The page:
Monocyte-derived macrophages expand the murine stress erythropoietic niche during the recovery from anemia

Chang Liao, K. Sandeep Prabhu and Robert F. Paulson

Key Points

  • During the recovery from anemia, monocytes recruited to the spleen generate macrophages that form the stress erythropoiesis niche.

  • The maturation of monocytes into macrophages occurs in parallel with stress erythroid progenitor development.

Publisher's Note: There is a Blood Commentary on this article in this issue.


Anemic stress induces a physiological response that includes the rapid production of new erythrocytes. This process is referred to as stress erythropoiesis. It is best understood in the mouse where it is extramedullary and utilizes signals and progenitor cells that are distinct from bone marrow steady-state erythropoiesis. The development of stress erythroid progenitors occurs in close association with the splenic stress erythropoiesis niche. In particular, macrophages in the niche are required for proper stress erythropoiesis. Here we show that the expansion of the niche occurs in concert with the proliferation and differentiation of stress erythroid progenitors. Using lineage tracing analysis in 2 models of anemic stress, we show that the expansion of the splenic niche is due to the recruitment of monocytes into the spleen, which develop into macrophages that form erythroblastic islands. The influx in monocytes into the spleen depends in part on Ccr2-dependent signaling mediated by Ccl2 and other ligands expressed by spleen resident red pulp macrophages. Overall, these data demonstrate the dynamic nature of the spleen niche, which rapidly expands in concert with the stress erythroid progenitors to coordinate the production of new erythrocytes in response to anemic stress.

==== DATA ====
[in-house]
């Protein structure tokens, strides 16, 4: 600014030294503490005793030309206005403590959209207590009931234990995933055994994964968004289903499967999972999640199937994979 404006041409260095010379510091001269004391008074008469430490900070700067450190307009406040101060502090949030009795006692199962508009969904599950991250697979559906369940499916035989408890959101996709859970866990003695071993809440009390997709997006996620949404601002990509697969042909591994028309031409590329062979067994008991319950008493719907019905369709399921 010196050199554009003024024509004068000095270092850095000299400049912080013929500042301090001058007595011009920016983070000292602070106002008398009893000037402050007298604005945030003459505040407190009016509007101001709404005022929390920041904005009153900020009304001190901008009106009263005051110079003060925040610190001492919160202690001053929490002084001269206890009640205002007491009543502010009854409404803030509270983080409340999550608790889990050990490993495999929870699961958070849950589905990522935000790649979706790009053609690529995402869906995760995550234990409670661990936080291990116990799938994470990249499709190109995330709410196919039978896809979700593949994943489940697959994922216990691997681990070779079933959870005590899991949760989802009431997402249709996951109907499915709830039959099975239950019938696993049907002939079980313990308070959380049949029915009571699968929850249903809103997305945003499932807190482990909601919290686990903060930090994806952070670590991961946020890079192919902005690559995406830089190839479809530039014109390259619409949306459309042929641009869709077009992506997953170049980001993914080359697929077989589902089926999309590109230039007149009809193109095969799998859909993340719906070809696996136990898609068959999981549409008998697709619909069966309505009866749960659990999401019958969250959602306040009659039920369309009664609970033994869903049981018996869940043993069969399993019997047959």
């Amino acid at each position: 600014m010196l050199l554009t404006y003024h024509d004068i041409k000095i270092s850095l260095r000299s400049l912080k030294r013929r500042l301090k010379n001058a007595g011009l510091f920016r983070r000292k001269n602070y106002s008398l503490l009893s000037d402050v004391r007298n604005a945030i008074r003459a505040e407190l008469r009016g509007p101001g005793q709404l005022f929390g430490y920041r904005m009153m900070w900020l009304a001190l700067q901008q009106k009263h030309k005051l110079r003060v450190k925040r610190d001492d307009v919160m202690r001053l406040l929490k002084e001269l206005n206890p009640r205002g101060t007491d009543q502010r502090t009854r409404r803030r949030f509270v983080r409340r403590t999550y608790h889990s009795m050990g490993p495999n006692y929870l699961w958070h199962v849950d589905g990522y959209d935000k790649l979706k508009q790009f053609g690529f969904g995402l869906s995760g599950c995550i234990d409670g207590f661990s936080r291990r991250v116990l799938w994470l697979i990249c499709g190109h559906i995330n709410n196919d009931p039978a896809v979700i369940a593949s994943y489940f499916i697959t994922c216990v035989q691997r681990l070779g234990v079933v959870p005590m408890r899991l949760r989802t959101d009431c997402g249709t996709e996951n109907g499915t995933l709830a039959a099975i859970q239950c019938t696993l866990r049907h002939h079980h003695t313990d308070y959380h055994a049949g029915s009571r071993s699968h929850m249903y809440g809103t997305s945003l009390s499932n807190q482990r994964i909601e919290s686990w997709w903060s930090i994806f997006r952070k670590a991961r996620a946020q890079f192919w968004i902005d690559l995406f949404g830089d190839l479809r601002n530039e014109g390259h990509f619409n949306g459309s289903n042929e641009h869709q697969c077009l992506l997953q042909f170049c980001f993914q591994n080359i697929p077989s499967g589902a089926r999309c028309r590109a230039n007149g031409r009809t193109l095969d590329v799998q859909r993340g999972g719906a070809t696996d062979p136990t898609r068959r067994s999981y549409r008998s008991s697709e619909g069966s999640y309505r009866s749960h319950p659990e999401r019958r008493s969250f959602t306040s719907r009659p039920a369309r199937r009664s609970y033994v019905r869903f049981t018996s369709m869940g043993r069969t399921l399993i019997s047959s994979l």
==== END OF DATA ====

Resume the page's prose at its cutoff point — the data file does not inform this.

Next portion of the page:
• Submitted June 7, 2018.
  • Accepted September 27, 2018.
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